After a grueling 15 hours of flights as well as a four-hour layover, nothing sounds more appealing than settling in for a long night of sleep at your accommodations. While studying abroad, the five star hotel experience is not exactly guaranteed; however, you’ll take next to anything at that point. This is exactly how my classmates and I felt as we slumped off the bus outside of our hostel when we arrived in Dublin.
Dublin is a gorgeous city. This was obvious from the moment we landed. Its architectural collision of modernity and traditionalism ensure that you feel the history of the location with every sight without ever leaving the comfort of the current age. The cars driving on the other side of the road took a minute to adjust to while the sidewalks bustled with metropolitan energy.
And the party never stopped.
For our time in Dublin, we stayed in a hostel that was situated squarely in the heart of the Temple Bar district. This area is renowned for its thriving bar scene. We were less than four shops down from the eponymous Temple Bar itself. For the first few day, this fact was the cherry on top of the sundae that was being in Dublin. Those of my group that wanted to experience Irish pub life need only walk a few feet out of the front door. For the rest of us, the party going on around us was a great source of entertainment.
That being said, however, this appeal quickly gave way to irritation as we found our stay being impacted by the location. The night life that raged just beyond our window was almost impossible to ignore. Our sleep was frequently interrupted by sudden musical street performances, drunken arguments and tourists screaming in jubilation.
A particularly favored character that I encountered was Brian. Brian stayed on our floor at the hostel, and he had a very heated argument with his mother on our very first night in Dublin.
At three in the morning.
Apparently, Brian’s mother had stolen both his girlfriend and his mother. As could be expected, the highly inebriated Brian was not happy about either of these perceived wrongs. Brian shouted for about half an hour before his girlfriend arrived and calmed his fears. While entertaining, the interruption was less than welcomed by me or my equally jet-lagged roommates – though it would set the tone for the rest of our time in Dublin.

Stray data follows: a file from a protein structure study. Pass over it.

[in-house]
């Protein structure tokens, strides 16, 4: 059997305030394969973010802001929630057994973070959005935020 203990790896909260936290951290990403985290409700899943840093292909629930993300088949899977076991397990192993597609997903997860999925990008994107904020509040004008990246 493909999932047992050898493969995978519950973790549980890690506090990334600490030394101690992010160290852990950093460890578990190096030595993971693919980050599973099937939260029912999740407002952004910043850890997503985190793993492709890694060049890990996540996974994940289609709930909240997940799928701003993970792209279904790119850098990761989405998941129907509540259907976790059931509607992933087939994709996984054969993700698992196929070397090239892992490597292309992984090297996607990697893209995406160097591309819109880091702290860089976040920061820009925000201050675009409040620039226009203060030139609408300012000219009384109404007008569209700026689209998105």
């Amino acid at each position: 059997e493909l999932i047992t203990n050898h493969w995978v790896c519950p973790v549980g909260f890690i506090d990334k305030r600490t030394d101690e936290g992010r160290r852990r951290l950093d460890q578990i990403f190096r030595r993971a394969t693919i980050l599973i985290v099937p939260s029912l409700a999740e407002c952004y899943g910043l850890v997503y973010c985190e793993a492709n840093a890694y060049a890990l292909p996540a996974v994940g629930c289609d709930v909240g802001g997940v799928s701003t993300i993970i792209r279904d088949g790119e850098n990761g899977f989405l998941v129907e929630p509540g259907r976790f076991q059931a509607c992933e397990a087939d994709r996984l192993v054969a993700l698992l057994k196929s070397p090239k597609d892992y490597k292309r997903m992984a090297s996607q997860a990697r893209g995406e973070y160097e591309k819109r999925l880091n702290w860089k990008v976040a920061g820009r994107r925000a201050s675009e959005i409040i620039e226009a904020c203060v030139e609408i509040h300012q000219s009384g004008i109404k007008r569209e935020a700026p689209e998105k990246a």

Beyond the colorful characters, the picturesque perception of the environment quickly chipped away the longer I stared. Broken bottles and countless cigarette butts litter the streets. Each morning, a devoted cleaning crew scrubbed the city while the rest of the inhabitants slept off their previous night of fun.
On our excursions past the city limits, however, a calmer, more natural Ireland was revealed. At historical sites such as burial mounds and the Hill of Tara, I was able to see the genuine beauty of the land while interacting with citizens that were far removed from the pubs of Temple Bar. The fresh air and fresh perspective gave me the opportunity to step away from the tourist trap in order to more closely observe rural life among the rolling green hills.
This isn’t to say I disliked the city; it was incredible, and I’m privileged to have this experience in the first place. Once I ventured beyond Temple Bar, the rich history of the city was just waiting to be discovered, whether it was at the Guinness Storehouse or Trinity College.
Where you stay when you travel directly impacts the experience you have in that city. Being placed directly in the action of Temple Bar was fun, but not helpful at exposing us to genuine Irish culture. Temple Bar district is notorious for being populated mainly with tourists, not actual Irish men and women. Had our hostel been located in a different area of the city, specifically one that was on the tamer side, I feel that our time in Dublin would have been far more enlightening (though maybe less fun according to some of my group members).
If anything, my experiences in Temple Bar mad me realize that every day is learning experience. In this case, Dublin just happened to be my (very boisterous) classroom.
Annette Rainey is a television, film, and new media junior. This summer she will be traveling through Ireland, the UK, and France on a faculty-led program.